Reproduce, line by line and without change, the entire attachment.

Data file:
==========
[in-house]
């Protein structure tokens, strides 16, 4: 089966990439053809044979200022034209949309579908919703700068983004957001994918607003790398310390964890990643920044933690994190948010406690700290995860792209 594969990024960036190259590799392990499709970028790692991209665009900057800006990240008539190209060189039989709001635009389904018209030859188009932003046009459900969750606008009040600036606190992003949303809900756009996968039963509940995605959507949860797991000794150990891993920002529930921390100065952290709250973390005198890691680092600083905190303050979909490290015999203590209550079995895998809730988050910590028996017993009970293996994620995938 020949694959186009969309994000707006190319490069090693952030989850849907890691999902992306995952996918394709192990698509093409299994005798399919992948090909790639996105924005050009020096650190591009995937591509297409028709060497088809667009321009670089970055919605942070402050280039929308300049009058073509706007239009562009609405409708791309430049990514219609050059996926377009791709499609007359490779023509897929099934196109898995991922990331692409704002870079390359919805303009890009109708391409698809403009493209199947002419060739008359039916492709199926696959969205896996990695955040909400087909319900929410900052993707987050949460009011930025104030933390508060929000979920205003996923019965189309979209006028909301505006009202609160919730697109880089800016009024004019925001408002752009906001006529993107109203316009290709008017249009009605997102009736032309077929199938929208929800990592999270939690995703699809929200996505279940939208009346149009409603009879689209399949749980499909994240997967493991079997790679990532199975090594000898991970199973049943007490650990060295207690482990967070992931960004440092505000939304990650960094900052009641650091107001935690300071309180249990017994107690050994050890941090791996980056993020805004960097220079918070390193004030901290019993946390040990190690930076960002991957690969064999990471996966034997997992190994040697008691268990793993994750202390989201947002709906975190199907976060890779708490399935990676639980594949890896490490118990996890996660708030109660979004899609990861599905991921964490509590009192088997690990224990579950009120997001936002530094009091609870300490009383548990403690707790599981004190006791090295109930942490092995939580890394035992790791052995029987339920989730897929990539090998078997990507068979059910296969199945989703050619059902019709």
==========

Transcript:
[in-house]
């Protein structure tokens, strides 16, 4: 089966990439053809044979200022034209949309579908919703700068983004957001994918607003790398310390964890990643920044933690994190948010406690700290995860792209 594969990024960036190259590799392990499709970028790692991209665009900057800006990240008539190209060189039989709001635009389904018209030859188009932003046009459900969750606008009040600036606190992003949303809900756009996968039963509940995605959507949860797991000794150990891993920002529930921390100065952290709250973390005198890691680092600083905190303050979909490290015999203590209550079995895998809730988050910590028996017993009970293996994620995938 020949694959186009969309994000707006190319490069090693952030989850849907890691999902992306995952996918394709192990698509093409299994005798399919992948090909790639996105924005050009020096650190591009995937591509297409028709060497088809667009321009670089970055919605942070402050280039929308300049009058073509706007239009562009609405409708791309430049990514219609050059996926377009791709499609007359490779023509897929099934196109898995991922990331692409704002870079390359919805303009890009109708391409698809403009493209199947002419060739008359039916492709199926696959969205896996990695955040909400087909319900929410900052993707987050949460009011930025104030933390508060929000979920205003996923019965189309979209006028909301505006009202609160919730697109880089800016009024004019925001408002752009906001006529993107109203316009290709008017249009009605997102009736032309077929199938929208929800990592999270939690995703699809929200996505279940939208009346149009409603009879689209399949749980499909994240997967493991079997790679990532199975090594000898991970199973049943007490650990060295207690482990967070992931960004440092505000939304990650960094900052009641650091107001935690300071309180249990017994107690050994050890941090791996980056993020805004960097220079918070390193004030901290019993946390040990190690930076960002991957690969064999990471996966034997997992190994040697008691268990793993994750202390989201947002709906975190199907976060890779708490399935990676639980594949890896490490118990996890996660708030109660979004899609990861599905991921964490509590009192088997690990224990579950009120997001936002530094009091609870300490009383548990403690707790599981004190006791090295109930942490092995939580890394035992790791052995029987339920989730897929990539090998078997990507068979059910296969199945989703050619059902019709």